Monday, April 15, 2024

Health

This sleep disorder may raise risk of memory & cognition problems

IANS | March 04, 2024 11:03 AM

NEW YORK: People suffering from sleep apnoea -- serious sleep disorder where breathing repeatedly stops and starts -- are more prone to memory or thinking problems, according to a preliminary study.

The study, to be presented at the American Academy of Neurology’s 76th Annual Meeting taking place in April, just shows an association and does not claim that sleep apnea causes cognitive decline.

During sleep apnoea, people repeatedly take pauses in breathing, as well as snort and gasp -- all while in sleep. This lowers blood oxygen levels, making the condition potentially fatal.

The researchers showed that morning headaches or trouble focusing on tasks are more common among the people with the disorder.

“Sleep apnoea is a common disorder that is often underdiagnosed, yet treatments are available, ” said Dominique Low, of Boston Medical Center in Massachusetts, US.

“Our study found participants who had sleep apnea symptoms had greater odds of having memory or thinking problems, ” he added.

The study involved 4, 257 people, who completed a questionnaire asking about sleep quality as well as memory and thinking problems.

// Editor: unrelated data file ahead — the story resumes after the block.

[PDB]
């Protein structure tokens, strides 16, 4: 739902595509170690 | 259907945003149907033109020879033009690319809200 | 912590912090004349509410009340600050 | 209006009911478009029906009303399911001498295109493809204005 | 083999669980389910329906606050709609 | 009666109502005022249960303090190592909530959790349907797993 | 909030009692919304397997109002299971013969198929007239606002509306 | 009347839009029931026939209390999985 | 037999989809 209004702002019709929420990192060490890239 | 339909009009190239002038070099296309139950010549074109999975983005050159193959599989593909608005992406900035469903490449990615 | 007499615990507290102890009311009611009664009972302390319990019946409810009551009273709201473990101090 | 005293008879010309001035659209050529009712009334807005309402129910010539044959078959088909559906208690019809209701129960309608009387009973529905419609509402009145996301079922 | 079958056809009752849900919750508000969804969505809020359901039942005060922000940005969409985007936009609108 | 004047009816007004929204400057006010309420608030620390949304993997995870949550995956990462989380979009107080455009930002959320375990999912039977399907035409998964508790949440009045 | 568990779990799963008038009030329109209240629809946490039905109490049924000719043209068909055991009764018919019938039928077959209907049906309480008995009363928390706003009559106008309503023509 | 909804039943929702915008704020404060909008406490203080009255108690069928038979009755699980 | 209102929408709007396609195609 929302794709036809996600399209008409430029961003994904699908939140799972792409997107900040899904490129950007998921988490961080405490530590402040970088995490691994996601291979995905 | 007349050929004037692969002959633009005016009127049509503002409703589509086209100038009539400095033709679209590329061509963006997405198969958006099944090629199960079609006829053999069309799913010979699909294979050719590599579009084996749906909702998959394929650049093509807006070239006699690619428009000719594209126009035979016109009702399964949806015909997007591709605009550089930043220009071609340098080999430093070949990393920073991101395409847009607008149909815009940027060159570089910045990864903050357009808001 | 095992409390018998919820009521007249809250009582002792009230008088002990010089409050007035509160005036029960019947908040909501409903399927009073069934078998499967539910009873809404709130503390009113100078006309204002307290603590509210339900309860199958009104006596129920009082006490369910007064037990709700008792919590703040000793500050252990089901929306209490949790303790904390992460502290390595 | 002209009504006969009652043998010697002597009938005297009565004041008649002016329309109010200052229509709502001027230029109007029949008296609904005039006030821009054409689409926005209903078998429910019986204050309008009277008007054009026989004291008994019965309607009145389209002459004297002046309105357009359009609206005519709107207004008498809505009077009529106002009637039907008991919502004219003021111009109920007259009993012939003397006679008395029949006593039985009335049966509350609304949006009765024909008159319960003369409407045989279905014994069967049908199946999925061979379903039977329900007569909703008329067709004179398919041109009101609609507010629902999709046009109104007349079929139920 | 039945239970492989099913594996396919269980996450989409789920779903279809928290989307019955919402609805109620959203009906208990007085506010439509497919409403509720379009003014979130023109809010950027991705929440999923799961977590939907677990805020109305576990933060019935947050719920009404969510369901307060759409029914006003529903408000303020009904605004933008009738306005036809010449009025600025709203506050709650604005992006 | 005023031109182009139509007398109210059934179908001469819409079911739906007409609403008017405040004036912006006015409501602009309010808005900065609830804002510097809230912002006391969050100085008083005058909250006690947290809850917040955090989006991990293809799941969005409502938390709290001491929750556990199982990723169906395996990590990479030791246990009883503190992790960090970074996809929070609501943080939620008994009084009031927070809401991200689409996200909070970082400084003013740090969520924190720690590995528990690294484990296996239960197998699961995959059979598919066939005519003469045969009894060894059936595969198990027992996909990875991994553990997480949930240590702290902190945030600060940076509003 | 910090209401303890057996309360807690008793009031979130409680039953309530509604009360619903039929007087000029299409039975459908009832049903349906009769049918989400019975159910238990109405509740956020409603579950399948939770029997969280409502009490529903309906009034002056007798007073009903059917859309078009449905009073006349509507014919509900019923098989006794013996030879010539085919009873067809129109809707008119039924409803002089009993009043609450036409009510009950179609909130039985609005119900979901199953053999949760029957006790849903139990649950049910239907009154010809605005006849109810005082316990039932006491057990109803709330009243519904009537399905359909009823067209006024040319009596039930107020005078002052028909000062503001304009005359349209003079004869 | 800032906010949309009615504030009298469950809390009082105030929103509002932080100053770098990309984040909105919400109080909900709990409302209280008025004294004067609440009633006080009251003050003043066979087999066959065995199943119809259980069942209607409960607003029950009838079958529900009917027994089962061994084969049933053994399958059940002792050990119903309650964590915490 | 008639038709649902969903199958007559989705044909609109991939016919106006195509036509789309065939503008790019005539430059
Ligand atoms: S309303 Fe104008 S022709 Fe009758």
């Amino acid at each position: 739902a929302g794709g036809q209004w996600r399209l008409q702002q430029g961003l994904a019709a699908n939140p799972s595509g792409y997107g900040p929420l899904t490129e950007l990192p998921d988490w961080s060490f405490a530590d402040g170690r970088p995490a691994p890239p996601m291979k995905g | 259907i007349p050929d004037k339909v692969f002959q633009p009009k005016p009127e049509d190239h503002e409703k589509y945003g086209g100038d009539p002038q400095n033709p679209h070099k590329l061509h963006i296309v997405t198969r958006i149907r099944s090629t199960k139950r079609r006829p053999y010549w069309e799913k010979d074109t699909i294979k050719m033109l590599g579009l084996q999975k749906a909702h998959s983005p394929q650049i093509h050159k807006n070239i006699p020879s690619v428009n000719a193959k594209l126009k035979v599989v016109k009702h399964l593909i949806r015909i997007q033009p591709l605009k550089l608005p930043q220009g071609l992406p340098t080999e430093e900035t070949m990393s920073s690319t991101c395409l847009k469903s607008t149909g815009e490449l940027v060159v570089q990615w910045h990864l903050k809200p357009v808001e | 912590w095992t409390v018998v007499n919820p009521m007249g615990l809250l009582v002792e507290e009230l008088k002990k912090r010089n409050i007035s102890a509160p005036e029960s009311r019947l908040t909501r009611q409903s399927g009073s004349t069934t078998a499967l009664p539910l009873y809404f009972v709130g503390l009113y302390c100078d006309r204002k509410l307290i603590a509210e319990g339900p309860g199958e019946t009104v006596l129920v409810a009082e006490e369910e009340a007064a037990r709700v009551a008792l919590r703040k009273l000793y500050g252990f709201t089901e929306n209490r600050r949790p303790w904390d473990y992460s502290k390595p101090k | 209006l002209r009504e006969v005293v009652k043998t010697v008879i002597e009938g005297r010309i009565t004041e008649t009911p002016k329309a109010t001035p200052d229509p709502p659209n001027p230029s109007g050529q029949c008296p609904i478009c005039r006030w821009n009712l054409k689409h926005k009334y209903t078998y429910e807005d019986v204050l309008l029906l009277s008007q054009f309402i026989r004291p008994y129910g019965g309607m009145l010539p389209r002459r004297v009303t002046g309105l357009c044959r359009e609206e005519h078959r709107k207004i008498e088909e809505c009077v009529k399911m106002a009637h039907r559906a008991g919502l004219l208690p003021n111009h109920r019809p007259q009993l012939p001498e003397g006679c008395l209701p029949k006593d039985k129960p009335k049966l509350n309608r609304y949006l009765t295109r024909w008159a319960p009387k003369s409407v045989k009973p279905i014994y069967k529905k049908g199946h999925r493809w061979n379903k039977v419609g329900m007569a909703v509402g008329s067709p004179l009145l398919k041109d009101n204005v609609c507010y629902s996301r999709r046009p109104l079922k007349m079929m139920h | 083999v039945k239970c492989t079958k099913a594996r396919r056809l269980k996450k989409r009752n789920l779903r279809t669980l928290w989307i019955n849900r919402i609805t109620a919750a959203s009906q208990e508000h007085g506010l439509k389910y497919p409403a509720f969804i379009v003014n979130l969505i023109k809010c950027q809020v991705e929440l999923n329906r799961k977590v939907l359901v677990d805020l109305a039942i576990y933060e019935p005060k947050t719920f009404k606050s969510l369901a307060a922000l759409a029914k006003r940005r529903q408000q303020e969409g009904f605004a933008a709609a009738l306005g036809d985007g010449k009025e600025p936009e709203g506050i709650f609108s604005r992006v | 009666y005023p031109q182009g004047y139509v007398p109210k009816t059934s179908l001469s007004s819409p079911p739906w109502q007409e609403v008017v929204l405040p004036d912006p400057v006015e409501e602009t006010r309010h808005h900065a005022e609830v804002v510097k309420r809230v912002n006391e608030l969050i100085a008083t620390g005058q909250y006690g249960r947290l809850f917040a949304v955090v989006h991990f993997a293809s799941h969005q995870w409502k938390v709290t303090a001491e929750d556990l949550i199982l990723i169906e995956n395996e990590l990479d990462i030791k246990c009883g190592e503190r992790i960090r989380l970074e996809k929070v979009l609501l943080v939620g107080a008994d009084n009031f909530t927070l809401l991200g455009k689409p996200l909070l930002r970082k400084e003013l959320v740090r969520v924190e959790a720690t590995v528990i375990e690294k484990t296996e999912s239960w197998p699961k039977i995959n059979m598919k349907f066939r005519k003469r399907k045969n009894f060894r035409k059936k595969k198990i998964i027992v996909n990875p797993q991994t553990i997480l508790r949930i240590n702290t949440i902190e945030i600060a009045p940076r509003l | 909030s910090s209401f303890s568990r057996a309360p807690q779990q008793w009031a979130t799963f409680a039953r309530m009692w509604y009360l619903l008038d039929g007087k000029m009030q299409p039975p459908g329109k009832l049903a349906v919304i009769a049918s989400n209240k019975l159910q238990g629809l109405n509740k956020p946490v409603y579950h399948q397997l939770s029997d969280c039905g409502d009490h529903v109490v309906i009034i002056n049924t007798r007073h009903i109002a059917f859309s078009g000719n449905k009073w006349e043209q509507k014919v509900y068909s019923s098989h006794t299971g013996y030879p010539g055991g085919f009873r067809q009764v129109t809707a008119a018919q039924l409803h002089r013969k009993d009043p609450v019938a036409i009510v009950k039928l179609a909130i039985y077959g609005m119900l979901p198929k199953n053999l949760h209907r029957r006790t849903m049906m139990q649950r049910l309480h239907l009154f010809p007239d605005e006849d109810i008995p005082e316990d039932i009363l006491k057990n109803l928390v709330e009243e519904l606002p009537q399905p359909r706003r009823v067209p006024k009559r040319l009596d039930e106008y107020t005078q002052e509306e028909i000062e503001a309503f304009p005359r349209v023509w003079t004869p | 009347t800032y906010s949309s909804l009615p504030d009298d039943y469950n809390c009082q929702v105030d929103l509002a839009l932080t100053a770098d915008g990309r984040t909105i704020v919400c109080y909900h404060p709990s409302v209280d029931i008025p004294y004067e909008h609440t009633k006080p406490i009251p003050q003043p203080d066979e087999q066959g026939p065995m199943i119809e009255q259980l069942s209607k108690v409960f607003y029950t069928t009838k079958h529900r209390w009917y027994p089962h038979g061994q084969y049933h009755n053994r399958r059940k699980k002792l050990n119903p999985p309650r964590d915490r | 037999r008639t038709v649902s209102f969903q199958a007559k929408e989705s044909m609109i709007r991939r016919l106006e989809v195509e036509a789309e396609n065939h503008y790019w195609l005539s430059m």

While 1, 079 reported sleep apnoea symptoms such as snorting, gasping or breathing pauses in sleep, 357 people, or 33 per cent, reported memory or thinking problems compared to 628 people, or 20 per cent of people without the symptoms.

Further, the team found that people with the symptoms were about 50 per cent more likely to also report having memory or thinking problems compared to people without it.

“These findings highlight the importance of early screening for sleep apnea, ” said Low. “Effective treatments like continuous positive airway pressure (CPAP) machines are readily available. Quality sleep, along with eating a healthy diet, regular exercise, social engagement and cognitive stimulation, may ultimately reduce a person’s risk of thinking and memory problems, improving their quality of life.”

The researchers also acknowledged limitations of the study including that the data was sourced from one survey and participants reported their symptoms instead of being assessed by medical professionals.

Have something to say? Post your comment